Federal Trade Commission, Department of Justice To Host Workshop on Conditional Pricing Practices; Topics will Include the Law and Economics of Loyalty and Bundled Pricing; Project No. P141200 #00004

Submission Number:
00004
Commenter:
Alan Weinschel
State:
New York
Initiative Name:
Federal Trade Commission, Department of Justice To Host Workshop on Conditional Pricing Practices; Topics will Include the Law and Economics of Loyalty and Bundled Pricing; Project No. P141200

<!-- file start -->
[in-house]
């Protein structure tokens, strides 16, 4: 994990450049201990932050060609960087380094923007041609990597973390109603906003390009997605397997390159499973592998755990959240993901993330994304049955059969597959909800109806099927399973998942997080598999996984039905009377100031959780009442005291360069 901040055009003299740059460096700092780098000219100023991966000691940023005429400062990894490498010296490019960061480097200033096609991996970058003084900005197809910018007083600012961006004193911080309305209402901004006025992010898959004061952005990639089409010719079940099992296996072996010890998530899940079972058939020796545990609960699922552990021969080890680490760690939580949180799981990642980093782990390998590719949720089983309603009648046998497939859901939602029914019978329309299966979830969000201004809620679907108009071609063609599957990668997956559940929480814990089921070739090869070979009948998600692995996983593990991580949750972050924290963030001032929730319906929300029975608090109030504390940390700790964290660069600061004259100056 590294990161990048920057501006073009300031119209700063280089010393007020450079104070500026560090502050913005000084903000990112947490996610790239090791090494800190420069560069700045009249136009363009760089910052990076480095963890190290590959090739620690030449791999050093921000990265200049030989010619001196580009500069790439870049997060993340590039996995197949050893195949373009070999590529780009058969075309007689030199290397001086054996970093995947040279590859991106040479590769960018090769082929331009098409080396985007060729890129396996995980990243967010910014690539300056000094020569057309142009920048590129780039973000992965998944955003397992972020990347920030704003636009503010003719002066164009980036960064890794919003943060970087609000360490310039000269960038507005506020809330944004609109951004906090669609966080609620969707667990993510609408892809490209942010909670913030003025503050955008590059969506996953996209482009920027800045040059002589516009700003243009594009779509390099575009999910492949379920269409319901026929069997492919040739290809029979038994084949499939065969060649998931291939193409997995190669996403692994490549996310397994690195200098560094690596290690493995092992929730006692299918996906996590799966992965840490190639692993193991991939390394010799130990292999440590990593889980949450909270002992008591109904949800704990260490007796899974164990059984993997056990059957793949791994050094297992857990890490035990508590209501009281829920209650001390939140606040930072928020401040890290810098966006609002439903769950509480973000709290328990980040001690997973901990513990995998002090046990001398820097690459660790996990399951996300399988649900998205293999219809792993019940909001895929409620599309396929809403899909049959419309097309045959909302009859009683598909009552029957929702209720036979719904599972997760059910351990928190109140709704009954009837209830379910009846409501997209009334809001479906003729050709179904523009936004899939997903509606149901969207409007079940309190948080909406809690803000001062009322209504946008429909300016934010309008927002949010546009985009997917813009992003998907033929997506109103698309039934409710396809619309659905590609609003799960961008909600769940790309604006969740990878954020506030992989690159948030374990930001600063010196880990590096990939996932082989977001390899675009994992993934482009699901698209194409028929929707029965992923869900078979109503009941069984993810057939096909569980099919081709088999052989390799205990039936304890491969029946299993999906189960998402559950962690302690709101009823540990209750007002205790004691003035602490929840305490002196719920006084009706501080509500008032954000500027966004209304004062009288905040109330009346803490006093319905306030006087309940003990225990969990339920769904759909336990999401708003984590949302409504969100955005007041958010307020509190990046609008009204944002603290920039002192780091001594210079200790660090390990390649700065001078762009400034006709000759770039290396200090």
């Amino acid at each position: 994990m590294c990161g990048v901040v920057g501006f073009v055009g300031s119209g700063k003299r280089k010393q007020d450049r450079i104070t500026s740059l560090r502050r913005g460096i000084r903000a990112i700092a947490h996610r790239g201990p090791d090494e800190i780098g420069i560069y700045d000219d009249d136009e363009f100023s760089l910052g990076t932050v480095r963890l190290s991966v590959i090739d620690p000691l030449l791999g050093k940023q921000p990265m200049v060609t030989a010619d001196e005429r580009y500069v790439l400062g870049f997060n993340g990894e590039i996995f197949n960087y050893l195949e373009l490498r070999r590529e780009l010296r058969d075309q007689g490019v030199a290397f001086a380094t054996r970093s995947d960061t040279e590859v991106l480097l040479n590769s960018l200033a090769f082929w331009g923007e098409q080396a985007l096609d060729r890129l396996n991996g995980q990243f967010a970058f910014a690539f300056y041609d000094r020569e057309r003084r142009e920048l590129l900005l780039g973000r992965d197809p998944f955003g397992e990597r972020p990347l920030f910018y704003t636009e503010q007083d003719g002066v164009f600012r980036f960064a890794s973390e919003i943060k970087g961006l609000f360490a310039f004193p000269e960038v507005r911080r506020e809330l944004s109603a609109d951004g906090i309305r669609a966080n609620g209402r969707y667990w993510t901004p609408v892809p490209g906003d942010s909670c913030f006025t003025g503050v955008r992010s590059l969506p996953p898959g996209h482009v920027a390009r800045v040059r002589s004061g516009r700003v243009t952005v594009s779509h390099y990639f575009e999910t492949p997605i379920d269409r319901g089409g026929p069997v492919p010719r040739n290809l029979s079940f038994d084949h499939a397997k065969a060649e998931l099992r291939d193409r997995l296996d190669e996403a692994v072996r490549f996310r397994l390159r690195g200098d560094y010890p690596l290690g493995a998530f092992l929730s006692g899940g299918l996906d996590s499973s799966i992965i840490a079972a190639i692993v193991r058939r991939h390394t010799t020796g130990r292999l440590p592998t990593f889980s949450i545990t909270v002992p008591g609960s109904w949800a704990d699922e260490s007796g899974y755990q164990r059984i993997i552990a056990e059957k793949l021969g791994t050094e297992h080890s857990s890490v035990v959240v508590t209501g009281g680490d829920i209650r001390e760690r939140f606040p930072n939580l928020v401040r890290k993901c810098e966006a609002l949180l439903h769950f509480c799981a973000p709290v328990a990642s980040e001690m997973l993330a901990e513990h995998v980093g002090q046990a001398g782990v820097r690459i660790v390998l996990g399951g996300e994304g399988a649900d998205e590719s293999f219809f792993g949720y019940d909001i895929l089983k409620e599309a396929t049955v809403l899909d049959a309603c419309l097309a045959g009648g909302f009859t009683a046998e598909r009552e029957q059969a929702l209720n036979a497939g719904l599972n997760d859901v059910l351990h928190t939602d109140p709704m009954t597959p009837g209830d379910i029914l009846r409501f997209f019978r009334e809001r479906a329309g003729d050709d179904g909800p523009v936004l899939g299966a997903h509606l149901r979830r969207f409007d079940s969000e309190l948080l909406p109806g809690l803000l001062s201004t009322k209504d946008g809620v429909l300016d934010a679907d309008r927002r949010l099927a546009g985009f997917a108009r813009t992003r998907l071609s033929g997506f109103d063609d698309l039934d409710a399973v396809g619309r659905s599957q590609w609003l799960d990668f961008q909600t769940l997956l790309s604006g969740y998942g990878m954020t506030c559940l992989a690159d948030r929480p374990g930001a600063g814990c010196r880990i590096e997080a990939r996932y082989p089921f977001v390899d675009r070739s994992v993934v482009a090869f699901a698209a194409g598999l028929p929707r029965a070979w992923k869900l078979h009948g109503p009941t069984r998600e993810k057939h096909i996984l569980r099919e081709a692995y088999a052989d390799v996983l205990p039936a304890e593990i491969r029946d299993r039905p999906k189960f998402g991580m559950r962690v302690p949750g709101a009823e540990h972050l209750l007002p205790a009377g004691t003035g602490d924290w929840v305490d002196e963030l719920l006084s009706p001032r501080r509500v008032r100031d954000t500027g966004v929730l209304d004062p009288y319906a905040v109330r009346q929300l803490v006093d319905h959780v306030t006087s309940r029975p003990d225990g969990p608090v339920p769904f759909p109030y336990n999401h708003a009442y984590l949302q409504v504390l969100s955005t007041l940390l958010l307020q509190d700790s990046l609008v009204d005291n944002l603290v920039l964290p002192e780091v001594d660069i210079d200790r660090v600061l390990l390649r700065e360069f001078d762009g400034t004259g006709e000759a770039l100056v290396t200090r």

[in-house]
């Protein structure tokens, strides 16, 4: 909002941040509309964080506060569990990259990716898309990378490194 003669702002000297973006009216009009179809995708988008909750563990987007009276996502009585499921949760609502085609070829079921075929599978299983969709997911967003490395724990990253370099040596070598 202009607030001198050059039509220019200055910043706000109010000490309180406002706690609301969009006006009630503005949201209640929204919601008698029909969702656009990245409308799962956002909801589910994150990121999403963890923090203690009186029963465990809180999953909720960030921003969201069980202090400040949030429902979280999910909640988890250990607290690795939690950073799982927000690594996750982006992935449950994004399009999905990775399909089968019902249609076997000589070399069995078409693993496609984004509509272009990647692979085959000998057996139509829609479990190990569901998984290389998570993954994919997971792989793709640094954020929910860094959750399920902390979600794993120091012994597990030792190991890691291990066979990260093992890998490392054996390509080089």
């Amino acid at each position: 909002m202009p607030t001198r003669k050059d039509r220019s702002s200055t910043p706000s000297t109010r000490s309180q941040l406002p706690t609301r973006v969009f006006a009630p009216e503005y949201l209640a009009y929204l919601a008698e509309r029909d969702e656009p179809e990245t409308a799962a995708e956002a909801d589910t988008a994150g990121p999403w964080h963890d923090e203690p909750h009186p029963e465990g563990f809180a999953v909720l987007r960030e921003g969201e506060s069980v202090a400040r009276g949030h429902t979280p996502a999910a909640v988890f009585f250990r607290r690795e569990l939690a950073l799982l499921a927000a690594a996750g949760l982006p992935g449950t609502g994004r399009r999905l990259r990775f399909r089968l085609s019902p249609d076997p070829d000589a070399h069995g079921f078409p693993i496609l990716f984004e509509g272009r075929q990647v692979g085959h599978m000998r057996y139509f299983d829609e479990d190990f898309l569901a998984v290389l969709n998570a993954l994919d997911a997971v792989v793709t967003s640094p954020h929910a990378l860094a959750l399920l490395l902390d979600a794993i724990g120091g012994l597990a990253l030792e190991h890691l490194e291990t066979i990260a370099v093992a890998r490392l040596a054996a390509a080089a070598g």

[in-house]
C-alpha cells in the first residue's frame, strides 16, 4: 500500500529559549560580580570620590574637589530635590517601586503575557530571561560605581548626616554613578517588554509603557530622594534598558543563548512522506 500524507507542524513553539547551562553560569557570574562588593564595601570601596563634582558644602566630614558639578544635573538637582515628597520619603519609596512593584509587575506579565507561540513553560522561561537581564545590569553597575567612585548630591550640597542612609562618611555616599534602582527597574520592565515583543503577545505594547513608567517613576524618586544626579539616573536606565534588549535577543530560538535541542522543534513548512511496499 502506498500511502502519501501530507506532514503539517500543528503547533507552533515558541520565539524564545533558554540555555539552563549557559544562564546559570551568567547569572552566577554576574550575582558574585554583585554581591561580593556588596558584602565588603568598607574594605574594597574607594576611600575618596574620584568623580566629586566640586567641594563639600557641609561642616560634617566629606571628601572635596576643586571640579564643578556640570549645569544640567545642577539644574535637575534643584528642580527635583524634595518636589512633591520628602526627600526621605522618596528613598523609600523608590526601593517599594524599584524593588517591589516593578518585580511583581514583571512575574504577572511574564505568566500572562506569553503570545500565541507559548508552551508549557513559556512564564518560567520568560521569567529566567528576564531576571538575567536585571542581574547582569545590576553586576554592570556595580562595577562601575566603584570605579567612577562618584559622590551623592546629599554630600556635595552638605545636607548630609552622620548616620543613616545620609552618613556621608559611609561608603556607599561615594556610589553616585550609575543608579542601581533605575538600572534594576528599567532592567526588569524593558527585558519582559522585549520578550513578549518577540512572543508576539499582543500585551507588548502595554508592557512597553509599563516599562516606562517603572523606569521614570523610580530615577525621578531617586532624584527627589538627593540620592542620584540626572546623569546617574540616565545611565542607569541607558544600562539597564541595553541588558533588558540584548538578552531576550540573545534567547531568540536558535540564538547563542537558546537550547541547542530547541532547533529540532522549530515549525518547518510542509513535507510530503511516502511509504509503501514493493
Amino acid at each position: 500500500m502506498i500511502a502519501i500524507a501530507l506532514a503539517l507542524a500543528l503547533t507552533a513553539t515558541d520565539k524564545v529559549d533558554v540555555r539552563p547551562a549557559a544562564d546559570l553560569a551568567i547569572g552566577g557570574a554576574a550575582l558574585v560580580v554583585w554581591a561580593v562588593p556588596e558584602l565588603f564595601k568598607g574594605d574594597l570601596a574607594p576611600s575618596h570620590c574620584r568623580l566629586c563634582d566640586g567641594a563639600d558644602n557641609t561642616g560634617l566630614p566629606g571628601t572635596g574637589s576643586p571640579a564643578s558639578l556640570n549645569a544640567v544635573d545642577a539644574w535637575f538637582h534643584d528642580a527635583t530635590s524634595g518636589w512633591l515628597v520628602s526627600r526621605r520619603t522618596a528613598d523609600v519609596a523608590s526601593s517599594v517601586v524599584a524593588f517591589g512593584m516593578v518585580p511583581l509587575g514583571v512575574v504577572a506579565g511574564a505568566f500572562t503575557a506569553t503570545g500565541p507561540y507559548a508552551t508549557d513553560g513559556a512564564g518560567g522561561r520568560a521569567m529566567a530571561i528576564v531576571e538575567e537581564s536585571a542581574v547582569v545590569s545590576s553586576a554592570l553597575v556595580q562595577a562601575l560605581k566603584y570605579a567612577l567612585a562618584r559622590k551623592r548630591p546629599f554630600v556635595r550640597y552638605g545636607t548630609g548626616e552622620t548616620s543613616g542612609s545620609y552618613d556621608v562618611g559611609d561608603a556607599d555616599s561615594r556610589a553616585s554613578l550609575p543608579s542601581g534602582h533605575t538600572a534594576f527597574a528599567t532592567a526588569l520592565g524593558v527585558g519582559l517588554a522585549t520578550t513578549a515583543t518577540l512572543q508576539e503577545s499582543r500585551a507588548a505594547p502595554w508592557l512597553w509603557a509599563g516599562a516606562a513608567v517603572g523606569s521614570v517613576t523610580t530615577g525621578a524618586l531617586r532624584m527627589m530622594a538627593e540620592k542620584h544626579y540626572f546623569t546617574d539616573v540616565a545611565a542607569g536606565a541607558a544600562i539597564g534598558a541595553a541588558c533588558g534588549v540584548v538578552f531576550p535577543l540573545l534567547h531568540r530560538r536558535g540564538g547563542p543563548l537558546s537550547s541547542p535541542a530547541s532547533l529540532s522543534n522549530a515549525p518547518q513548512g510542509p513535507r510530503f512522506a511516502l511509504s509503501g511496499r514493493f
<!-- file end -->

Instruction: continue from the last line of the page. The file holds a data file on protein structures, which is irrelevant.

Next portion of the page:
I urge the agencies to consider the role of the purchaser in assessing the impact of "conditional pricing". Customers must remain free to negotiate the best possible price from suppliers. In some circumstances that I saw in my 40+ years of practicing antitrust law, conditional prices are sometimes driven and negotiated by customers. One example is a customer shopping for multiple machines or tools for a new factory. Assume there are 10 required. Most suppliers can offer two or thee of the ten but one supplier (Company A) can offer eight. Suppose the customer says to company A, "if I order all eight of your tools will you discount the package?" Company A agrees to a 3% discount on the entire order. Company A's discounted prices are above cost. The total amount of the order is $100 million. Competitors will find it difficult to cut $3 million from their price(s) because their offerings are more limited. While competitors may be disadvantaged, one would not want to adopt a rule or an enforcement stance that chilled the buyer's ability to drive prices down - or to give the seller an "out" when asked for a discount ("I can't do that for you as the government will sue me"). In other words, please consider the buyer side in assessing the dynamic of this kind of pricing.